Each time we are faced with grief, we have two options. We can either choose to allow the grief to drive us away from God, or we can choose to allow the grief to draw us closer to God. From my own experience, grief can act as a process to lead to a new place or a specific turning point. My grief first drove me away from God, but then it drove me right back into the loving embrace of Him. Whether you first allow the grief to drive you away and then to return or you choose to allow the grief to draw you closer to God from the start, you can experience God's grace, comfort, and love.

Accessing Empathy

God doesn't want us to experience pain and grief, yet He can and will use it for our growth as Christians. As human beings, we often think that nothing good can come from grief. We only see pain, agony, and depression. While all of these things do accompany grief, they are not the only things that come along with it. Grief can also help us become more emphatic, sympathetic, and understanding of others.

I cannot speak on behalf of all people but only myself. However, I have noticed throughout my time of grief that I have become more understanding and emphatic with others. I can understand the pain of losing a loved one and encourage others as they are walking through the pain. Maybe you have noticed the same in your life. It could be that your cause of grief was due to your spouse leaving you, yet now, you can encourage, help, and support those who are going through similar heartache. We will bring God glory when we allow our grief to help us grow into people who reflect God's love.

Our entire purpose in life is to live for God and to make Him known to others. I understand that during times of grief, we don't particularly want to go out or spend time with others, yet this can be one of the most healing parts of grief. You don't have to throw a party the day after tragedy, but what I'm saying is don't allow grief to cause you to shut out others. If you shut out others, you will most likely shut out God in the process. Allow yourself to be vulnerable and open with trusted loved ones. If your family is not a safe place to talk about grief due to fears of judgmental attitudes, talk with a therapist, a friend, or another trusted individual.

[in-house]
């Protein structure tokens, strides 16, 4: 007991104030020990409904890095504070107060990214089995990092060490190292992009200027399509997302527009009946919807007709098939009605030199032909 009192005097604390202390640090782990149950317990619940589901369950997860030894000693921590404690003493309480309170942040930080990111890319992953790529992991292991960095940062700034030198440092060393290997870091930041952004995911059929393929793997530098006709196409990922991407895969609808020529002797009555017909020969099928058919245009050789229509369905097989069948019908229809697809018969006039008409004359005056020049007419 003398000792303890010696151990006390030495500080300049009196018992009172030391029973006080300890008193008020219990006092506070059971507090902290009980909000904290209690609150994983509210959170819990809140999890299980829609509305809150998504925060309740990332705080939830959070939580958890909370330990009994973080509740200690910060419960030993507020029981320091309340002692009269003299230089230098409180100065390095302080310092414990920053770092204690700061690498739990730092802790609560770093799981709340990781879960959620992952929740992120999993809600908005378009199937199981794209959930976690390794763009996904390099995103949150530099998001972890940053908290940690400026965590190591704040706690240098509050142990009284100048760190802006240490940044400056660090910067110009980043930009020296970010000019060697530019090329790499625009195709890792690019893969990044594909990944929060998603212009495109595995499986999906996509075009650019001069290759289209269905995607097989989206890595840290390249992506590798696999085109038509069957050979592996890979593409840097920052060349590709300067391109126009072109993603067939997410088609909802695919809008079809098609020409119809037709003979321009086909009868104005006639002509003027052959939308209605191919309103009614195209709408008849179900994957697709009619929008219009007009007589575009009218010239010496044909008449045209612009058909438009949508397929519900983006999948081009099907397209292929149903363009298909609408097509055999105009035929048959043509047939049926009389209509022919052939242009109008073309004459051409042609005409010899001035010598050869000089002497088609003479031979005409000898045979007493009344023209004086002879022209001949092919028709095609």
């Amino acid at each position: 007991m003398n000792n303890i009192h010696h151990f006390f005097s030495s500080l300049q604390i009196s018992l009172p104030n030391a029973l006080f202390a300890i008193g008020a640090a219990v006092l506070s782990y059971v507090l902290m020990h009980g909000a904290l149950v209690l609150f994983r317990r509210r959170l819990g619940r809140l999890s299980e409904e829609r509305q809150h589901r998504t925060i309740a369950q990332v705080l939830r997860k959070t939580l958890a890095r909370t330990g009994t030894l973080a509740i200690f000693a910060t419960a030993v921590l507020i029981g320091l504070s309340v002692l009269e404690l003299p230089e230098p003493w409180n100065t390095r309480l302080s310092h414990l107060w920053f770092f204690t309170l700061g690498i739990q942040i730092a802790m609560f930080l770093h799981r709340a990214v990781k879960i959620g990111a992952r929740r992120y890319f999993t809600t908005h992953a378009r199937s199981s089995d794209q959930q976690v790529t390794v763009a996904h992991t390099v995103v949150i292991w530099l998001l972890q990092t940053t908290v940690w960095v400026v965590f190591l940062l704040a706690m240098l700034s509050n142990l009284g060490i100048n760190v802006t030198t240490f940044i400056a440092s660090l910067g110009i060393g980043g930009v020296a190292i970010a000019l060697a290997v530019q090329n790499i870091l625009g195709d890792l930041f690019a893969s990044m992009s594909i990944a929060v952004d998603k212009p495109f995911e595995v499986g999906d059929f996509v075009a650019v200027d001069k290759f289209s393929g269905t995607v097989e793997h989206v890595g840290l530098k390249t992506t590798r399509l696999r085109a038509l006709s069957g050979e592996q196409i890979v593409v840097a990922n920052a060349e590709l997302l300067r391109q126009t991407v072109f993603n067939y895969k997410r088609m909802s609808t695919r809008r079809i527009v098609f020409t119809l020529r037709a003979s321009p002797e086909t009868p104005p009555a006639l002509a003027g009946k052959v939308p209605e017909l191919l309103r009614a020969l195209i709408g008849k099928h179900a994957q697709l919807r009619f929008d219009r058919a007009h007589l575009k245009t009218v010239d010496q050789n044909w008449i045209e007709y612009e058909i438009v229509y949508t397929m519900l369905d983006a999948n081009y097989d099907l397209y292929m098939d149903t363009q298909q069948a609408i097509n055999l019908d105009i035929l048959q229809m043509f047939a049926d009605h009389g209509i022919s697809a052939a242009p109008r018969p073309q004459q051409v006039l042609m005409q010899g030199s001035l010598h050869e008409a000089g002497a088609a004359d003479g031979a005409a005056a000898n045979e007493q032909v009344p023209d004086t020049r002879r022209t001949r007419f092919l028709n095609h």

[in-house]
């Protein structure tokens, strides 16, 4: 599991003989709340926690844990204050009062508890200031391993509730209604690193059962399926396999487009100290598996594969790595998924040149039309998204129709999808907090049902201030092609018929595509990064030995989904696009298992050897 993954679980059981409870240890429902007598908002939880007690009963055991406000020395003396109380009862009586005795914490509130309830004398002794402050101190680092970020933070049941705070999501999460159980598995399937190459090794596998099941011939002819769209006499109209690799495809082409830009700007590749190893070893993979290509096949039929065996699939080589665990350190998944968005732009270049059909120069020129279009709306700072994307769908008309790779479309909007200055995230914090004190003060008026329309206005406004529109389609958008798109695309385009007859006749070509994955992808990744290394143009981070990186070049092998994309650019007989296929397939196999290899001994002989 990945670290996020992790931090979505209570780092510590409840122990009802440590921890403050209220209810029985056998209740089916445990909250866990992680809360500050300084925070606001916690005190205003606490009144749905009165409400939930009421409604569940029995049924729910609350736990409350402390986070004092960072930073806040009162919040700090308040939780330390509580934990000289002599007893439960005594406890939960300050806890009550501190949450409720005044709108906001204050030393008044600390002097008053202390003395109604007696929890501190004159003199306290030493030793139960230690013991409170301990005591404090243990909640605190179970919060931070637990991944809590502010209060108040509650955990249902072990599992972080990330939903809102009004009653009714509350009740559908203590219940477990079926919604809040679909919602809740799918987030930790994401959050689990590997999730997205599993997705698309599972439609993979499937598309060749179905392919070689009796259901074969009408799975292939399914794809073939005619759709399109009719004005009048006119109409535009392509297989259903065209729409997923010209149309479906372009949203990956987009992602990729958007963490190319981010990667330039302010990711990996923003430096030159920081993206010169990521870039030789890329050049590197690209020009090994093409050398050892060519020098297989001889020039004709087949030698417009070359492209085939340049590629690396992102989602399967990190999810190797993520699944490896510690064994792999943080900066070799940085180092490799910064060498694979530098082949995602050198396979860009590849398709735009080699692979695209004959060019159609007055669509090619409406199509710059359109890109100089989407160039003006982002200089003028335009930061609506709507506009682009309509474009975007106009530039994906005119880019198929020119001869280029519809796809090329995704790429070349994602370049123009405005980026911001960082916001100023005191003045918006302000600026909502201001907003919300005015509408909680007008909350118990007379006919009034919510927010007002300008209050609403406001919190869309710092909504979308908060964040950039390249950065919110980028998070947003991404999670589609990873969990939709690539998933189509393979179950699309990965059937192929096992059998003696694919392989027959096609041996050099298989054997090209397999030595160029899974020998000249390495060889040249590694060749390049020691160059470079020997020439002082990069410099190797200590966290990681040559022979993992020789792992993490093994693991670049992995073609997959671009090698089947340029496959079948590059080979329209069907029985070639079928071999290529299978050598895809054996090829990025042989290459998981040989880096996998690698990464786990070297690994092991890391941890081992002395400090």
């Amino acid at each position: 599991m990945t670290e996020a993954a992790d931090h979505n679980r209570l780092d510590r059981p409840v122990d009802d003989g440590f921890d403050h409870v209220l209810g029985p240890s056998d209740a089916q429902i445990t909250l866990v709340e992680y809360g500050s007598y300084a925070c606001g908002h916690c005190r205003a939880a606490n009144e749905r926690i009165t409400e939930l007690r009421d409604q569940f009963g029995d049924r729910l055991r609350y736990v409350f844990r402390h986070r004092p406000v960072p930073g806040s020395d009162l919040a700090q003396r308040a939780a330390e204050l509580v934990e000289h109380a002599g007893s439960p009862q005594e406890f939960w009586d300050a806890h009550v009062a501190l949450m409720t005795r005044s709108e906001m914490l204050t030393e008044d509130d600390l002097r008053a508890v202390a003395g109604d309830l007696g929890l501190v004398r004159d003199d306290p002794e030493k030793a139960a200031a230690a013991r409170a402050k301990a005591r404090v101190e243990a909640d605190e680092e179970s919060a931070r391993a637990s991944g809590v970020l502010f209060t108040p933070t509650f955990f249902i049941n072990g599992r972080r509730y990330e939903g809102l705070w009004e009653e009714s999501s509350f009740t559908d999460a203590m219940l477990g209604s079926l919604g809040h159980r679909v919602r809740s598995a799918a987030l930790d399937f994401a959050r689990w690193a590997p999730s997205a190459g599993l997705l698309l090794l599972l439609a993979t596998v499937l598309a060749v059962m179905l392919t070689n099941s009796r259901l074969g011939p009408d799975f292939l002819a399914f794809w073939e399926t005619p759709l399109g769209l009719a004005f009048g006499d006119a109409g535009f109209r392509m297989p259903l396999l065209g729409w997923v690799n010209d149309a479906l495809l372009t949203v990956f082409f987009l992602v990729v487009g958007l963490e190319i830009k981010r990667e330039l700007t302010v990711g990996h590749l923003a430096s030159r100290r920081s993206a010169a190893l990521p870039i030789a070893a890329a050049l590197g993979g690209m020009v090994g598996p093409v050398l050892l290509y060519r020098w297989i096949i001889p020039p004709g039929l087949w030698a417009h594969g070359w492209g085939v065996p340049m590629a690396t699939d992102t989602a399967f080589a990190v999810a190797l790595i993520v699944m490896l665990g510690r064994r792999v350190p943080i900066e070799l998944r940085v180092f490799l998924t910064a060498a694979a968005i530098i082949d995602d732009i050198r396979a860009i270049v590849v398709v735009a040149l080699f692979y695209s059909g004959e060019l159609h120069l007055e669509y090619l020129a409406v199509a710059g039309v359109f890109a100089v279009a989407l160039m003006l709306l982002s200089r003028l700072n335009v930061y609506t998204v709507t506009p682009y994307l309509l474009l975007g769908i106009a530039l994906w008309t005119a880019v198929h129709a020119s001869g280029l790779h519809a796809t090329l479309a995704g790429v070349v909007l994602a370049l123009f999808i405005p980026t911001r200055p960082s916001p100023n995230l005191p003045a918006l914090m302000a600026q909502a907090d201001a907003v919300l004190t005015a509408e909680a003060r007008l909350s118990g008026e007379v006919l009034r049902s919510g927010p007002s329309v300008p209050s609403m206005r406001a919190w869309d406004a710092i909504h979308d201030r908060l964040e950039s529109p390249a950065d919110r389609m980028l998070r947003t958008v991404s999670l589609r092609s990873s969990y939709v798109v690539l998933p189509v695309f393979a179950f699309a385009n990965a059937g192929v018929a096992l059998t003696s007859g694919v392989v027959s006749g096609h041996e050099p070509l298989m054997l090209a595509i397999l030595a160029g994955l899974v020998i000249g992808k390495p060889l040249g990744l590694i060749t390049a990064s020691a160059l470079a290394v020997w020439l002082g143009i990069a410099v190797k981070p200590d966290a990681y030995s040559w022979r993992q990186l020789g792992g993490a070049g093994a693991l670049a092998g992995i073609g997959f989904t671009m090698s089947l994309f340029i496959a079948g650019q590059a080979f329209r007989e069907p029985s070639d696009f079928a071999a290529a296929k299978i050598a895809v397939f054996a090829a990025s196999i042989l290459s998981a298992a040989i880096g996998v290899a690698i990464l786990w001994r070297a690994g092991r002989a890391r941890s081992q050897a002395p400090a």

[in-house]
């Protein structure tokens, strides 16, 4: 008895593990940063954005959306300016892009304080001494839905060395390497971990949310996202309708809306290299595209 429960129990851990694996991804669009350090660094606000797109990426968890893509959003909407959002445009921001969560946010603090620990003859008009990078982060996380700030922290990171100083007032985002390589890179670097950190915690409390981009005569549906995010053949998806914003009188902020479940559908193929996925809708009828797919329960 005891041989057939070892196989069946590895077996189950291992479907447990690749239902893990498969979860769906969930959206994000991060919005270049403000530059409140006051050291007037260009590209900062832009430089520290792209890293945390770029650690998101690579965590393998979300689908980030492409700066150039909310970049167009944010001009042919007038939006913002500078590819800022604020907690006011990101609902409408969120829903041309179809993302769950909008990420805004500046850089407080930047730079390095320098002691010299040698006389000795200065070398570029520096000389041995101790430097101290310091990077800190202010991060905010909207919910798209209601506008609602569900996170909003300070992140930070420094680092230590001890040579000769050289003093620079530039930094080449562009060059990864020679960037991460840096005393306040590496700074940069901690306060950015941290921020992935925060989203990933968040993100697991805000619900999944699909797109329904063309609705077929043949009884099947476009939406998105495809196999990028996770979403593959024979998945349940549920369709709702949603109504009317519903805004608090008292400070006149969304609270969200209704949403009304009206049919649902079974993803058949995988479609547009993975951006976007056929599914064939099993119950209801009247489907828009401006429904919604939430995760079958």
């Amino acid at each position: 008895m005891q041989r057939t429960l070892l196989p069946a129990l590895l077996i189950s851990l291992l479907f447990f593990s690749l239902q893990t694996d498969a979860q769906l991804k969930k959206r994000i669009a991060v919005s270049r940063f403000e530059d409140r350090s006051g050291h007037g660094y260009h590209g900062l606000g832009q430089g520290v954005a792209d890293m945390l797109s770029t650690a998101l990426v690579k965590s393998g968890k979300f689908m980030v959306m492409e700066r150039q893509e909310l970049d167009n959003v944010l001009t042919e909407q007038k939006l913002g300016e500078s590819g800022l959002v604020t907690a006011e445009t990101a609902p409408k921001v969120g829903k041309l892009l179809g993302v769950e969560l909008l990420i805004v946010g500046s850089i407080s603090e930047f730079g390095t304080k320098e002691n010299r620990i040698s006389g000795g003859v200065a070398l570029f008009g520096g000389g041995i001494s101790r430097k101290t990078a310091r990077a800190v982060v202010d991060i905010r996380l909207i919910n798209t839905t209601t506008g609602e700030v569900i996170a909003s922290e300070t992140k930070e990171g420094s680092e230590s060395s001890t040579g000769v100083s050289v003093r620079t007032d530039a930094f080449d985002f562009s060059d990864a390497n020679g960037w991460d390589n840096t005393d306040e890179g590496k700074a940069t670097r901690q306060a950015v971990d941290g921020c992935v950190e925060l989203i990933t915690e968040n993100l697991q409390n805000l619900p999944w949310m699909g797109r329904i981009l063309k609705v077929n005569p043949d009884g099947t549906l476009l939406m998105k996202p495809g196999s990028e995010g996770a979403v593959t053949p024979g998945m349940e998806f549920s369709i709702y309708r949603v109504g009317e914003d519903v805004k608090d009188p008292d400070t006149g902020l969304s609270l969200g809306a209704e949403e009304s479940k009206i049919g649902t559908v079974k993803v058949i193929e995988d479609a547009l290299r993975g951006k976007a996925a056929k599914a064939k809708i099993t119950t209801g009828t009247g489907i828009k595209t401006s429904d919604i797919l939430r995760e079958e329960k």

In hindsight, I wish I didn't allow my grief to drive me away from God, yet I can see how this was a step to fully turning to God in my grief. God is the only One who can truly comfort us in a lasting way when we are experiencing grief. Yes, suffering is painful, unpleasant, and unavoidable. Every person will experience grief at some point in their life, yet we must know what to do with it. We can keep it to ourselves and allow the grief to cause us to grow bitter and hateful, or we can allow the grief to help us grow in Christ.

The Lord comforts us in our grief, and He promises to never leave us (Psalm 23). Although we might sometimes feel alone in our grief, we are never alone. God is not a feeling. God is God, and He is with us whether we feel Him or not. Grief will cause lasting pain in our lives, yet there is healing, comfort, and peace found in God. While it is common for grief to drive us away from God, we don't have to let it. We can allow the grief to cause us to run home to God.

Photo Credit: (C)iStock/Getty Images Plus/kaipong

Vivian Bricker loves Jesus, studying the Word of God, and helping others in their walk with Christ. She has earned a Bachelor of Arts and Master's degree in Christian Ministry with a deep academic emphasis in theology. Her favorite things to do are spending time with her family and friends, reading, and spending time outside. When she is not writing, she is embarking on other adventures.